Moyie rallies to buy back storied train bell

Significant artifact from community’s history goes walkabout, saved in the nick of time

  • Nov. 18, 2016 7:00 a.m.

The Moyie Bell is back

Barry Coulter

The community of Moyie recently rallied on behalf of one of its treasured symbols — a locomotive bell that went walkabout.

The bell, complete with yoke, cradle, clapper and pull arm, is the remnant of a steam train that went off the rails in 1925 and into Moyie Lake.

Such bells were standard equipment on steam locomotives in North America from around 1840 onward. Their purpose was to make noise, alerting people and animals of an oncoming train.

When a steam locomotive was scrapped, the locomotive bell was often one of the few items saved from the torch.

Amie Lubbers of Moyie said there are a couple of conflicting stories around the provenance of the bell, and how it originally came to be on public display in Moyie, until recently.

What is for certain, Lubbers said, is that in 1925, a steam train went off the rails in Moyie and went into the lake.

“They did get the steam train out of the lake, but it was rumoured that the bell remained in the lake, Lubbers said. “Thirty-five years later, apparently the bell was retrieved by divers and donated to the town of Moyie, to remain on display in the bar.

“Another rumour says that when the train was pulled out of the lake, the bell was intact. The steam train came to a junk yard in Cranbrook, and a gentleman, a collector, Rex Colmer, had a little heritage facility set up there, where the bell kept place. When Colmer was in his 80s, he donated the bell to the community of Moyie, to be kept on display in the bar.”

Both stories maintain that the bell was donated to the community. “Not the bar itself,” Lubbers stresses. “It was just felt the bar was the best place to display it.”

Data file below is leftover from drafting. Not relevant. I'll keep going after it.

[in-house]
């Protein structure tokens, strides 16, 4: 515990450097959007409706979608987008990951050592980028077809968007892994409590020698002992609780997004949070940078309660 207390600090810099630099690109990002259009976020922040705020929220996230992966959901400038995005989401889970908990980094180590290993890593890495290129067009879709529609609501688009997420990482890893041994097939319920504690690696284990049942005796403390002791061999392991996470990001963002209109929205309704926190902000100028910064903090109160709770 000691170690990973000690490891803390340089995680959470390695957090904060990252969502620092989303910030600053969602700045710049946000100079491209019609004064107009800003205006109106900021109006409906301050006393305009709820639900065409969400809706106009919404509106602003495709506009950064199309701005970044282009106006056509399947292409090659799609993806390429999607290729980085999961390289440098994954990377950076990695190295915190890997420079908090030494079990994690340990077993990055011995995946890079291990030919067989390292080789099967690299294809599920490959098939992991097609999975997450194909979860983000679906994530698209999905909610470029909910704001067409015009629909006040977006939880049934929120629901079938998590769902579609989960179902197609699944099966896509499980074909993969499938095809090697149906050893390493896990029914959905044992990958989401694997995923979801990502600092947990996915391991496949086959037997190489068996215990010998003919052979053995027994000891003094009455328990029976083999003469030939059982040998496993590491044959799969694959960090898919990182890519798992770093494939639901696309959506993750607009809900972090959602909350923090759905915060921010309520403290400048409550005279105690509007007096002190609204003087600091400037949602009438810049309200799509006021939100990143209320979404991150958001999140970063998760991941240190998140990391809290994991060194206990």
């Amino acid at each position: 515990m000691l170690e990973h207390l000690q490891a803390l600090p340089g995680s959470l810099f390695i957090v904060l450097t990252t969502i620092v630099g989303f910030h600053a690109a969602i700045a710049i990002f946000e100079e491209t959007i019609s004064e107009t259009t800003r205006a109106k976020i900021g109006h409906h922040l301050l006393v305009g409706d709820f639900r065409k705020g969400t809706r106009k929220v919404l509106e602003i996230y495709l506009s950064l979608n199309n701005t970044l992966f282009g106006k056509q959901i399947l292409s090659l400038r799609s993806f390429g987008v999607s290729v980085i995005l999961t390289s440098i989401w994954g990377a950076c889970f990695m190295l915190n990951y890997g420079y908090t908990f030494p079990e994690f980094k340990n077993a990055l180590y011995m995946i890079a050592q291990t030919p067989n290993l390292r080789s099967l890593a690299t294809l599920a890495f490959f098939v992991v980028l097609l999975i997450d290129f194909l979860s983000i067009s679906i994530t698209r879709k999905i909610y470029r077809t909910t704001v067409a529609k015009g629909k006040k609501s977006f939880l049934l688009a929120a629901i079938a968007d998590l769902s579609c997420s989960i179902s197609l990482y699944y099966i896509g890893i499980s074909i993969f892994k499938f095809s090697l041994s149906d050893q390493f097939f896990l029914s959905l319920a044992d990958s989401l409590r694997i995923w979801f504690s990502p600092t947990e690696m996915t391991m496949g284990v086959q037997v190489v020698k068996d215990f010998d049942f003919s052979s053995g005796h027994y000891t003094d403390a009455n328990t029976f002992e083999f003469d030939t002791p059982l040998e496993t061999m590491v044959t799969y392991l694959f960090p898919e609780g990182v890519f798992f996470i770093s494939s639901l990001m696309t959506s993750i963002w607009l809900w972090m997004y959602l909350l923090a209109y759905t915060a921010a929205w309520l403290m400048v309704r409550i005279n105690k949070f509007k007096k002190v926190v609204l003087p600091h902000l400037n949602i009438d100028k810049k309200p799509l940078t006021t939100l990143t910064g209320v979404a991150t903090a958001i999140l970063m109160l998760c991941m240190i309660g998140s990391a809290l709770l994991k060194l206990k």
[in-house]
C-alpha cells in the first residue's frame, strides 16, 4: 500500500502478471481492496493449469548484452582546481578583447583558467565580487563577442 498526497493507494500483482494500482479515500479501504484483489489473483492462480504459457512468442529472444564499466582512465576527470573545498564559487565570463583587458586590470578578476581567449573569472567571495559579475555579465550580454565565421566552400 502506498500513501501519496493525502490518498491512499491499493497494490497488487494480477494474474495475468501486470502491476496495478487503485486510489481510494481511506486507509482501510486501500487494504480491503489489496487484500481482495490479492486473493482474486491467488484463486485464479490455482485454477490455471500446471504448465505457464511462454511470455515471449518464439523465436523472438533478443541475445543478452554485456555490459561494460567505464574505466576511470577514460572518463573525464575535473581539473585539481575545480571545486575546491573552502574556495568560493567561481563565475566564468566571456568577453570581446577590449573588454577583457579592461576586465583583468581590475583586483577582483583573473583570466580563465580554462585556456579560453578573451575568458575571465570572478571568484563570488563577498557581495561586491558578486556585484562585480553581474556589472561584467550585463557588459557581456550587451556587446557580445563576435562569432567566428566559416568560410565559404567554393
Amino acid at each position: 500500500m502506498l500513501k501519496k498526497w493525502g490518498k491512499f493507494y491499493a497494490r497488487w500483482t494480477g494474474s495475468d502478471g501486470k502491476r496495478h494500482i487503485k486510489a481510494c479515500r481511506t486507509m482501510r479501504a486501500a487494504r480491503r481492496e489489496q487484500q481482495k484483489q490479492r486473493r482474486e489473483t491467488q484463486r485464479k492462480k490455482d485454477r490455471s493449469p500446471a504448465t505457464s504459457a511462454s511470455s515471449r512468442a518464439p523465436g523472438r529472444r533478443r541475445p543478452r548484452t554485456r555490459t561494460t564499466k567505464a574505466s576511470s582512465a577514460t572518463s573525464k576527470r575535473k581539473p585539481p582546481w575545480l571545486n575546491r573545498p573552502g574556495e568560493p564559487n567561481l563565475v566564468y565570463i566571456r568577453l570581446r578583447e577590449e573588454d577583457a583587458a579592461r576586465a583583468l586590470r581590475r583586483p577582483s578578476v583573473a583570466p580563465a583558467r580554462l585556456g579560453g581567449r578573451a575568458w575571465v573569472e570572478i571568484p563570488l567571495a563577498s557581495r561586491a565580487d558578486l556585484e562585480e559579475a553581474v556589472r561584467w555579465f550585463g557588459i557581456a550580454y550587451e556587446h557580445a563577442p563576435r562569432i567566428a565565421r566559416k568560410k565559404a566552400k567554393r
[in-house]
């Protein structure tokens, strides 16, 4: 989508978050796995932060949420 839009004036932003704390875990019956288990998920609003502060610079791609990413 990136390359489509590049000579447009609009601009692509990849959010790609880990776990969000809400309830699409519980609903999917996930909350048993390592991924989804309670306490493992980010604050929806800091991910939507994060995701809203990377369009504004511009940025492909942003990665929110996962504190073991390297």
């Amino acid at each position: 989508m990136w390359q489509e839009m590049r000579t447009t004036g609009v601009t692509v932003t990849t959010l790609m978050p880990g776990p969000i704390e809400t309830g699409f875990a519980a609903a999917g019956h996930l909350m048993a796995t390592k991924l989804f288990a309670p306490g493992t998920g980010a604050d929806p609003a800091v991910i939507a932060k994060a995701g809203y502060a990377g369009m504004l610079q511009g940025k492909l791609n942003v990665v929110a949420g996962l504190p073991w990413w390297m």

Last year, the bar was sold. New owners took over, closed the doors, and are currently renovating, Lubbers said.

And apparently, this past summer, not being aware of the significance of the bell, they sold it to an antique dealer in Cranbrook.

“The antique dealer actually ended up calling my house,” Lubbers said, “looking for information on the bell and to talk to the old pub owner.”

The dealer had the bell on sale for $3,000, and he had interested buyers.

“I said right away that we need to get this bell back. It belongs to Moyie, it belongs in a museum, nobody else should buy this bell — if someone does it’s going to be gone and we’re never going to see it again.”

After “stewing about it all weekend,”Lubbers went into Cranbrookthat Monday and talked to the antique dealer. She told him the story about the bell having been donated to the community. The dealer had bought the bell fair and square, Lubbers said.

“It was totally legit. I said we wanted to buy the bell back for the community. He told us he’d sell it back to us for $2,700.  I asked for two weeks to rally the community to gather the funds — he gave us until Friday. I gave him a deposit to secure the contract. I came back to work and posted something on Facebook about helping to save the bell. Within 24 hours we raised $2,700 to get the bell back.

“So our little community raised enough money to get our bell back. And that Friday I came back to Cranbrook and gave the  dealer the money for the bell, and it’s now back in our community.”

The owner of the bar also kicked in to help out, Lubbers said.

“I was pleasantly surprised at how quickly everybody in the community came together. I got home Monday night, started making calls for donations. By Tuesday morning I only needed $390. And by noon on Tuesday it was done. That little community so came together. And I’m so proud of them.

The bell is now in the museum in Moyie, a significant artifact of the community’s history.

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